Off Topic: Name Yourself

There’s a small column in the daily Hamodia that I once glanced at. It was talking about names. It said a person has three names: the one (s)he is given at birth, the one other people give him/her, and the one (s)he gives him/herself. It said the first two do not describe a person honestly, because they aren’t given by people who know everything about a person. Only the third one is.

The article then went on to confuse itself by talking about the importance of acquiring a good name for yourself among people, and claiming this was the third type of name. It seems apparent to me that this is actually the second type. The third type of name would be what you would call yourself if you could name yourself. If you had to choose a name to express your essence, what would it be?

Do you feel that your birth name adequately expresses you-ness? Why or why not?

Do you think you might have grown to fit the name – or fought it?

If you could name yourself anything, what would it be? (Don’t feel limited by culture; if Thundering-Herd-on-the-Mountain is your idea of a great name, go for it.)


8 thoughts on “Off Topic: Name Yourself

  1. Well, the Maharal says that the name of something is our essence. When our parents name us they have a certain amount of “siyata dishmaya” which gives us a goal to live to. It helps us determine what our potential is. Sefardim don’t believe in nicknames because you have to know what your name is when you come to shamayim, and because your name is you. If you mess with it then you may mess yourself in terms of knowing what your tafkid is.

    That being said, i wrote a post on somethinig similar to this a while ago:

    as for a name i would pick for myself, i could never make a decision that monumental.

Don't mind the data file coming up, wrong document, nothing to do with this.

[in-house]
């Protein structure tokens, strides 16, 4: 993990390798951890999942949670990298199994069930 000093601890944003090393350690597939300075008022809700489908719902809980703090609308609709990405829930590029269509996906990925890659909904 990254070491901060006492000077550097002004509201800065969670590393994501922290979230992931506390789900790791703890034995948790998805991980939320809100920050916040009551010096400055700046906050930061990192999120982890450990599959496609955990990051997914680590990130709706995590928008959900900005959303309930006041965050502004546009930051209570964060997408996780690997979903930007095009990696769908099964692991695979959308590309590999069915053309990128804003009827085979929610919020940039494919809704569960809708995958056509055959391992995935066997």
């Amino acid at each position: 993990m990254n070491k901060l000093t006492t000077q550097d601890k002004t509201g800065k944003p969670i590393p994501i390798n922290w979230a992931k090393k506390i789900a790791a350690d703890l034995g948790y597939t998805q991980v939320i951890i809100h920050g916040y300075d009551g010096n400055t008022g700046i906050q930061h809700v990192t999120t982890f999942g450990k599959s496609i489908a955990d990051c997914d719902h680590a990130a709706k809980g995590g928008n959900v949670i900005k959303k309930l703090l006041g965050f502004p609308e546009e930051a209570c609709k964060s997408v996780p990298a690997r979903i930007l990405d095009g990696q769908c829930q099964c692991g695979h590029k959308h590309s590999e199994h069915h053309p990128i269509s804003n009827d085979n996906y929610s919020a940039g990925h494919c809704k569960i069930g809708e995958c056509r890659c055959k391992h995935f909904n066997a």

2. Regarding acquiring a good name for yourself, this is not a name that you are called by. It is how you are viewed by other people based upon your actions; therefore, you give yourself this name by choosing to do what you do.

  3. AM Inspiration, we’re not Sephardim, but I don’t care for nicknames, myself — even the variations on a name like Rivky or Saraleh.

    As for the original post: I don’t think it is a different name, but what is associated with one’s name. That’s the idea of “tov shem mishemen tov” and kesser shem tov considered even loftier than than the kesser of Torah. Avigayil said of her husband, Naval, “keshmo keyn hu,” and she didn’t mean it as a compliment. That is the opposite of a shem tov that one strives for. Interestingly, in Megillas Ruth, Naomi tells her friends not to call her by given name because she feels her circumstances have made in no longer appropriate and tells those who know her to call her Mara. But she doesn’t mean that this proposed name defines her essence but her experience.

  4. I chose my name. I would pick a different one if I could go back though, I’d do the two first names thing that some frummies do.

  5. I thank my parents everyday for my name. In a family in which all the cousins share names, it’s nice to be a little unique-especially when my name just…fits me!

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